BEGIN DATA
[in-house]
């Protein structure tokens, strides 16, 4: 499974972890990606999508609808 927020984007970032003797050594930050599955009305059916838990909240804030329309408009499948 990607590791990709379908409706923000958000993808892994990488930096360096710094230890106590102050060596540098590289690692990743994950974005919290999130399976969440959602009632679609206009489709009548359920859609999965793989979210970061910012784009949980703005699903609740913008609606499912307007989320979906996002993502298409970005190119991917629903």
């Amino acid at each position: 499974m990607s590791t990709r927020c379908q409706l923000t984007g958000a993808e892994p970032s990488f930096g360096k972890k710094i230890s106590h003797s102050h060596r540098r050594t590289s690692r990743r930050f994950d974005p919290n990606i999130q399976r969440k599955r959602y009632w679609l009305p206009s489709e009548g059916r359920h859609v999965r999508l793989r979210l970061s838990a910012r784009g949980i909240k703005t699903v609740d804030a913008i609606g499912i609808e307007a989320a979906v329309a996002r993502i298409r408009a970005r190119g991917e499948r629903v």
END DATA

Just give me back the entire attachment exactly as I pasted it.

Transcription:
[in-house]
């Protein structure tokens, strides 16, 4: 499974972890990606999508609808 927020984007970032003797050594930050599955009305059916838990909240804030329309408009499948 990607590791990709379908409706923000958000993808892994990488930096360096710094230890106590102050060596540098590289690692990743994950974005919290999130399976969440959602009632679609206009489709009548359920859609999965793989979210970061910012784009949980703005699903609740913008609606499912307007989320979906996002993502298409970005190119991917629903």
């Amino acid at each position: 499974m990607s590791t990709r927020c379908q409706l923000t984007g958000a993808e892994p970032s990488f930096g360096k972890k710094i230890s106590h003797s102050h060596r540098r050594t590289s690692r990743r930050f994950d974005p919290n990606i999130q399976r969440k599955r959602y009632w679609l009305p206009s489709e009548g059916r359920h859609v999965r999508l793989r979210l970061s838990a910012r784009g949980i909240k703005t699903v609740d804030a913008i609606g499912i609808e307007a989320a979906v329309a996002r993502i298409r408009a970005r190119g991917e499948r629903v």